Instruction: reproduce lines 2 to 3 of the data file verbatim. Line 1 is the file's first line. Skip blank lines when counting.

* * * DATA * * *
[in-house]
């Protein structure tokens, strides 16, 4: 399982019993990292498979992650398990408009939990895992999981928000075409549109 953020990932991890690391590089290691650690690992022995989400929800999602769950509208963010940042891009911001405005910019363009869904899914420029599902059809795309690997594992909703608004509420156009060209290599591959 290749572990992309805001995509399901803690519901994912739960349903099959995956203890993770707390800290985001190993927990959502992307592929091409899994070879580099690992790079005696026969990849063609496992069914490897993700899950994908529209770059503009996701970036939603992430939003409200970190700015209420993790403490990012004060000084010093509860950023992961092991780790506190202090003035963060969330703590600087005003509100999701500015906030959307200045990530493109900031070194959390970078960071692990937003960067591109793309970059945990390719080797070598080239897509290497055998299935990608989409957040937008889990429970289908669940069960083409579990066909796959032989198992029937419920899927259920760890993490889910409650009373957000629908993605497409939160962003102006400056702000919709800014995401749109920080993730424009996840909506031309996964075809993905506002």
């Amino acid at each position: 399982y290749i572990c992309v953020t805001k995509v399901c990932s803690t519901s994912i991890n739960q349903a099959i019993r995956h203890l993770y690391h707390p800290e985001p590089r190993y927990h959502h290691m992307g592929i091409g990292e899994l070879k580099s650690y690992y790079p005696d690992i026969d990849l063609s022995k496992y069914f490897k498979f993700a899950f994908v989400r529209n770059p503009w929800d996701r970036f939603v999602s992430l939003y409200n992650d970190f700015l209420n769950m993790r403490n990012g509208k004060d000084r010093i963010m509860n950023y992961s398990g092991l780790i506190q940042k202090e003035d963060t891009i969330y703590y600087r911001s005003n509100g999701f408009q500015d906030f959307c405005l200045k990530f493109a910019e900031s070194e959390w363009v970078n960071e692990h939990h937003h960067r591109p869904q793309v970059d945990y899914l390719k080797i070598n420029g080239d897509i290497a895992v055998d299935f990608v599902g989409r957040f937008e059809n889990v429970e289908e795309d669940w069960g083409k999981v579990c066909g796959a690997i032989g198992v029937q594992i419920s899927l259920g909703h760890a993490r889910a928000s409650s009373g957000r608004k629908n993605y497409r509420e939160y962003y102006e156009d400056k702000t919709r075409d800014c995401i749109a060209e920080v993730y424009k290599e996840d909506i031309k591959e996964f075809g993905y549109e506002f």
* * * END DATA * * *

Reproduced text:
């Protein structure tokens, strides 16, 4: 399982019993990292498979992650398990408009939990895992999981928000075409549109 953020990932991890690391590089290691650690690992022995989400929800999602769950509208963010940042891009911001405005910019363009869904899914420029599902059809795309690997594992909703608004509420156009060209290599591959 290749572990992309805001995509399901803690519901994912739960349903099959995956203890993770707390800290985001190993927990959502992307592929091409899994070879580099690992790079005696026969990849063609496992069914490897993700899950994908529209770059503009996701970036939603992430939003409200970190700015209420993790403490990012004060000084010093509860950023992961092991780790506190202090003035963060969330703590600087005003509100999701500015906030959307200045990530493109900031070194959390970078960071692990937003960067591109793309970059945990390719080797070598080239897509290497055998299935990608989409957040937008889990429970289908669940069960083409579990066909796959032989198992029937419920899927259920760890993490889910409650009373957000629908993605497409939160962003102006400056702000919709800014995401749109920080993730424009996840909506031309996964075809993905506002």
């Amino acid at each position: 399982y290749i572990c992309v953020t805001k995509v399901c990932s803690t519901s994912i991890n739960q349903a099959i019993r995956h203890l993770y690391h707390p800290e985001p590089r190993y927990h959502h290691m992307g592929i091409g990292e899994l070879k580099s650690y690992y790079p005696d690992i026969d990849l063609s022995k496992y069914f490897k498979f993700a899950f994908v989400r529209n770059p503009w929800d996701r970036f939603v999602s992430l939003y409200n992650d970190f700015l209420n769950m993790r403490n990012g509208k004060d000084r010093i963010m509860n950023y992961s398990g092991l780790i506190q940042k202090e003035d963060t891009i969330y703590y600087r911001s005003n509100g999701f408009q500015d906030f959307c405005l200045k990530f493109a910019e900031s070194e959390w363009v970078n960071e692990h939990h937003h960067r591109p869904q793309v970059d945990y899914l390719k080797i070598n420029g080239d897509i290497a895992v055998d299935f990608v599902g989409r957040f937008e059809n889990v429970e289908e795309d669940w069960g083409k999981v579990c066909g796959a690997i032989g198992v029937q594992i419920s899927l259920g909703h760890a993490r889910a928000s409650s009373g957000r608004k629908n993605y497409r509420e939160y962003y102006e156009d400056k702000t919709r075409d800014c995401i749109a060209e920080v993730y424009k290599e996840d909506i031309k591959e996964f075809g993905y549109e506002f």